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Plasmodium falciparum gametocyte dynamics in areas of different malaria endemicity

Stepniewska, Kasia, Price, Ric N., Sutherland, Colin, J., Drakeley, Chris J., von Seidlein, Lorenz, Nosten, Francois and White, Nicholas J. (2008). Plasmodium falciparum gametocyte dynamics in areas of different malaria endemicity. Malaria Journal,7:249-270.

Document type: Journal Article
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IRMA ID 10202xPUB30
Title Plasmodium falciparum gametocyte dynamics in areas of different malaria endemicity
Author Stepniewska, Kasia
Price, Ric N.
Sutherland, Colin, J.
Drakeley, Chris J.
von Seidlein, Lorenz
Nosten, Francois
White, Nicholas J.
Journal Name Malaria Journal
Publication Date 2008
Volume Number 7
ISSN 1475-2875   (check CDU catalogue  open catalogue search in new window)
Start Page 249
End Page 270
Total Pages 22
Place of Publication United Kingdom
Publisher BioMed Central Ltd.
Field of Research 1108 - Medical Microbiology
HERDC Category C1 - Journal Article (DEST)
Abstract Background
The aim of this study was to identify and compare factors associated with Plasmodium falciparum gametocyte carriage in three regions of differing malaria endemicity.

Methods
Retrospective data from Thailand, The Gambia and Tanzania were used. The data came from large prospective field-based clinical trials, which investigated gametocyte carriage after different anti-malarial drug treatments.

Results
Gametocytaemia was detected during the observation period in 12% of patients (931 out of 7548) in Thailand, 34% (683 out of 2020) in The Gambia, and 31% (430 out of 1400) in Tanzania (p < 0.001). Approximately one third (33%, 680/2044) of the patients with gametocytaemia during the observation period, already had patent gametocytaemia at enrolment (day 0 or day 1): 35% (318/931) in Thailand, 37% (250/683) in The Gambia, 26% (112/430) in Tanzania. Maximum gametocytaemia was usually observed on or before the seventh day after starting treatment (93% in Thailand, 70% in Tanzania and 78% in The Gambia). Lowest gametocyte carriage rates were observed following treatment with artemisinin derivatives, while sulphadoxine-pyrimethamine (SP) was associated with significantly greater development of gametocytaemia than other drug treatments (p < 0.001). The duration of gametocyte carriage was shorter in Thailand by 86% and Tanzania by 65% than in The Gambia. Gametocyte carriage was 27% longer among people presenting with anaemia, and was shorter in duration among patients who received artemisinin derivatives, by 27% in Thailand and by 71% in Tanzania and The Gambia.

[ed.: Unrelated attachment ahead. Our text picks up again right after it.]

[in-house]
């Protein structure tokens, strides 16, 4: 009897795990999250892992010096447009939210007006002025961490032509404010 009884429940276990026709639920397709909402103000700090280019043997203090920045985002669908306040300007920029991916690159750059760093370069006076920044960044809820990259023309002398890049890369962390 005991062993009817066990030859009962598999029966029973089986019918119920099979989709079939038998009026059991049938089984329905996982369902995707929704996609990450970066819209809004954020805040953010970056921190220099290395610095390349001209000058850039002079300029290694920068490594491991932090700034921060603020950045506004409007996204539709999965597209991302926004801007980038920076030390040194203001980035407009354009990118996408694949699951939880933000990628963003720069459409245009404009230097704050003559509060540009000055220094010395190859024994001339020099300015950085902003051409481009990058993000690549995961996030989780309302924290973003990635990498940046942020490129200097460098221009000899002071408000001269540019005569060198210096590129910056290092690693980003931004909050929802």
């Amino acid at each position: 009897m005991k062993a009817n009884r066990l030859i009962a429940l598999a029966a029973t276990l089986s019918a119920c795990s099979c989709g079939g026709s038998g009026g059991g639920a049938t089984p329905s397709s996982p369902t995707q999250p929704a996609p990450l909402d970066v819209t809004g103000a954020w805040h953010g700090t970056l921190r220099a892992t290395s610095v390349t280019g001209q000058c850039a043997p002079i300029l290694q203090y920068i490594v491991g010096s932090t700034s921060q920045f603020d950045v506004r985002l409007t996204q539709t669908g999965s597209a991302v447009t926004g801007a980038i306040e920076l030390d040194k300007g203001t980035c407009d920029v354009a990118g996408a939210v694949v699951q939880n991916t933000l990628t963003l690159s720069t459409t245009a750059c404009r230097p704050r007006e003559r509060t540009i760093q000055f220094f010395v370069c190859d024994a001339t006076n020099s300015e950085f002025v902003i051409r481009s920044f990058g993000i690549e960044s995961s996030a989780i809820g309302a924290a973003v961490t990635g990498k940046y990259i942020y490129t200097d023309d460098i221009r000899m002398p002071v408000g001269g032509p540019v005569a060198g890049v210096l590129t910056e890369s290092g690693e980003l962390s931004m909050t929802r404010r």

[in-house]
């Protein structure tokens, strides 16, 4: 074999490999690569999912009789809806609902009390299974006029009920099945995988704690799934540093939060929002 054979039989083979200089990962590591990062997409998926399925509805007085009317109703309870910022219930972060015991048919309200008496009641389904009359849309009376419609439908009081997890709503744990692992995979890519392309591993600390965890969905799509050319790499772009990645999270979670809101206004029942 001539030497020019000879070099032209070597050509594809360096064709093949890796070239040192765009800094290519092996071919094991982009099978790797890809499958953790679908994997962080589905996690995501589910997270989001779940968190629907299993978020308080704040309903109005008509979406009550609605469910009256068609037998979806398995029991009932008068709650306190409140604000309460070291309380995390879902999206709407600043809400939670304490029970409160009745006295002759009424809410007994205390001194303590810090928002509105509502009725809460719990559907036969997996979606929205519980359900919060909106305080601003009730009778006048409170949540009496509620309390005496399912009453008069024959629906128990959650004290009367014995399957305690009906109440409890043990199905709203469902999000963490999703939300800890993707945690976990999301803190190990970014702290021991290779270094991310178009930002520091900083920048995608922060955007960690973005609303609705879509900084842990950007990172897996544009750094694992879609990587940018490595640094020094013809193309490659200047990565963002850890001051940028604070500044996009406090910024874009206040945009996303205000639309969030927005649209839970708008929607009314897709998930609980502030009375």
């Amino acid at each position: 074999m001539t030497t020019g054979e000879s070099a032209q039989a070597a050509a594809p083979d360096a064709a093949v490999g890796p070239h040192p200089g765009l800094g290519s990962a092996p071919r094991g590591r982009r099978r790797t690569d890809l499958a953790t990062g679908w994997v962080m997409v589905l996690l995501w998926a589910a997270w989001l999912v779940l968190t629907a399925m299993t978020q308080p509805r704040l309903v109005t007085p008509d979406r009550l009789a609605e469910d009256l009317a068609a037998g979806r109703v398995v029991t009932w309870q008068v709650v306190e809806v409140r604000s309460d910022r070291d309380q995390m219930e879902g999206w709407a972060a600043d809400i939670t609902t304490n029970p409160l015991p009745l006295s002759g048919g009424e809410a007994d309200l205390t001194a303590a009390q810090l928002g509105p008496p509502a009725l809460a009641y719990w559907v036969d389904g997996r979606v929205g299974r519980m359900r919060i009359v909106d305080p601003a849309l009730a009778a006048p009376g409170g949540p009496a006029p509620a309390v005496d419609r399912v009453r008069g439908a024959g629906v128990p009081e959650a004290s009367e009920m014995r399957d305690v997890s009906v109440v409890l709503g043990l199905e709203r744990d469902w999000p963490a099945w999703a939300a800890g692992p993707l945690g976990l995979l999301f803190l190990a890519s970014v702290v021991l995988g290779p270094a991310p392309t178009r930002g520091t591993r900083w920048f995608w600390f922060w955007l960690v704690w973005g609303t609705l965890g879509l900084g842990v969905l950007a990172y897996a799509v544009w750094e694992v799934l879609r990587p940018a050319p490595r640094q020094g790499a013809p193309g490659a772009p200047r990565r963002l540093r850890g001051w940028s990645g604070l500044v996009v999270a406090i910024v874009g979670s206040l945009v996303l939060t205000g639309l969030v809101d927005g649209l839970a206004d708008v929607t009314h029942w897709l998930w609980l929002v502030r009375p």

Conclusion
This study confirms the independent association of gametocytaemia with anaemia, and the significantly lower prevalence and duration of gametocyte carriage following treatment with an artemisinin derivative. The large differences in gametocyte carriage rates between regions with different levels of malaria transmission suggest that drug interventions to prevent transmission will have different effects in different places.
DOI http://dx.doi.org/10.1186/1475-2875-7-249   (check subscription with CDU E-Gateway service for CDU Staff and Students  check subscription with CDU E-Gateway in new window)


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